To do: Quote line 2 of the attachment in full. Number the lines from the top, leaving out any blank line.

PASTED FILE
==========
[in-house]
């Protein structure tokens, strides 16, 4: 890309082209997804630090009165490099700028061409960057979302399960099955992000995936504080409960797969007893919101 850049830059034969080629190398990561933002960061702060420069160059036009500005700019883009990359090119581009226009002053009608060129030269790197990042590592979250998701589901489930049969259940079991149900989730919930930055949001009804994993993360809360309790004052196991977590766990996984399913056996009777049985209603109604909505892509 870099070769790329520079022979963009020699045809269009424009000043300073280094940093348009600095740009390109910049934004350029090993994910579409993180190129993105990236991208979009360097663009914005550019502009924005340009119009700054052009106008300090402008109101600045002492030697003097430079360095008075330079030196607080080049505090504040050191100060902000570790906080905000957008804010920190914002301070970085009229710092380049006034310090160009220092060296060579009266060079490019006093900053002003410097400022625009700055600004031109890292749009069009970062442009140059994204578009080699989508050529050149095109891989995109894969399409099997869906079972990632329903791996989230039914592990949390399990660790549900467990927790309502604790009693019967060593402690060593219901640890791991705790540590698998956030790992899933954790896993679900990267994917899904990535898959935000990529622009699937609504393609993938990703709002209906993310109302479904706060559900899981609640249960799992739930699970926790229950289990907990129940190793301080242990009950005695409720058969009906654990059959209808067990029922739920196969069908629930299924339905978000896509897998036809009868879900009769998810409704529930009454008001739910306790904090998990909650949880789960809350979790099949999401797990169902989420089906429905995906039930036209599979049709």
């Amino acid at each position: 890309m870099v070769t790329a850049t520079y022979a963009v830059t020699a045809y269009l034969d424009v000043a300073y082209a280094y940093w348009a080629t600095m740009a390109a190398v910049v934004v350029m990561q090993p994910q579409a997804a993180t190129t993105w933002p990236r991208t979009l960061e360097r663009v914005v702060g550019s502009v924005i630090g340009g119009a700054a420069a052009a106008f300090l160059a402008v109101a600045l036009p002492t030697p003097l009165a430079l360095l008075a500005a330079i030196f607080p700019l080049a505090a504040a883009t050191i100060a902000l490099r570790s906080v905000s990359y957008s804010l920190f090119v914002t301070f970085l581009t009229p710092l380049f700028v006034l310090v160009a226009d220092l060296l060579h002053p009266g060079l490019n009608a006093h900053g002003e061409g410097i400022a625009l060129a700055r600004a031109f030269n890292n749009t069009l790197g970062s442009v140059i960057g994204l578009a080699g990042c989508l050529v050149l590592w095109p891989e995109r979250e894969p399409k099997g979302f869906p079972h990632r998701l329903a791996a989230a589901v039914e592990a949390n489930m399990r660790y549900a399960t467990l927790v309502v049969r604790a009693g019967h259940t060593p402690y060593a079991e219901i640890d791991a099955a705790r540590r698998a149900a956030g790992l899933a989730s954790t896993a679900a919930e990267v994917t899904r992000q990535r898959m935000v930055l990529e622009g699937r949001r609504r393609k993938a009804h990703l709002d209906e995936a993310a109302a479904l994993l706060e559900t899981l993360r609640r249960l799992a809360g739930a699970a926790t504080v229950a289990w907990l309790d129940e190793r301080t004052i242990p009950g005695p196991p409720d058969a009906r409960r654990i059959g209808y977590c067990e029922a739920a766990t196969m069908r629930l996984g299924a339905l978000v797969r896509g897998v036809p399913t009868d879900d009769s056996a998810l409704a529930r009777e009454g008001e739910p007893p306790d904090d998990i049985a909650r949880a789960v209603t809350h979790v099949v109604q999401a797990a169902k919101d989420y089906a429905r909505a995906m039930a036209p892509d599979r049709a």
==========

């Protein structure tokens, strides 16, 4: 890309082209997804630090009165490099700028061409960057979302399960099955992000995936504080409960797969007893919101 850049830059034969080629190398990561933002960061702060420069160059036009500005700019883009990359090119581009226009002053009608060129030269790197990042590592979250998701589901489930049969259940079991149900989730919930930055949001009804994993993360809360309790004052196991977590766990996984399913056996009777049985209603109604909505892509 870099070769790329520079022979963009020699045809269009424009000043300073280094940093348009600095740009390109910049934004350029090993994910579409993180190129993105990236991208979009360097663009914005550019502009924005340009119009700054052009106008300090402008109101600045002492030697003097430079360095008075330079030196607080080049505090504040050191100060902000570790906080905000957008804010920190914002301070970085009229710092380049006034310090160009220092060296060579009266060079490019006093900053002003410097400022625009700055600004031109890292749009069009970062442009140059994204578009080699989508050529050149095109891989995109894969399409099997869906079972990632329903791996989230039914592990949390399990660790549900467990927790309502604790009693019967060593402690060593219901640890791991705790540590698998956030790992899933954790896993679900990267994917899904990535898959935000990529622009699937609504393609993938990703709002209906993310109302479904706060559900899981609640249960799992739930699970926790229950289990907990129940190793301080242990009950005695409720058969009906654990059959209808067990029922739920196969069908629930299924339905978000896509897998036809009868879900009769998810409704529930009454008001739910306790904090998990909650949880789960809350979790099949999401797990169902989420089906429905995906039930036209599979049709």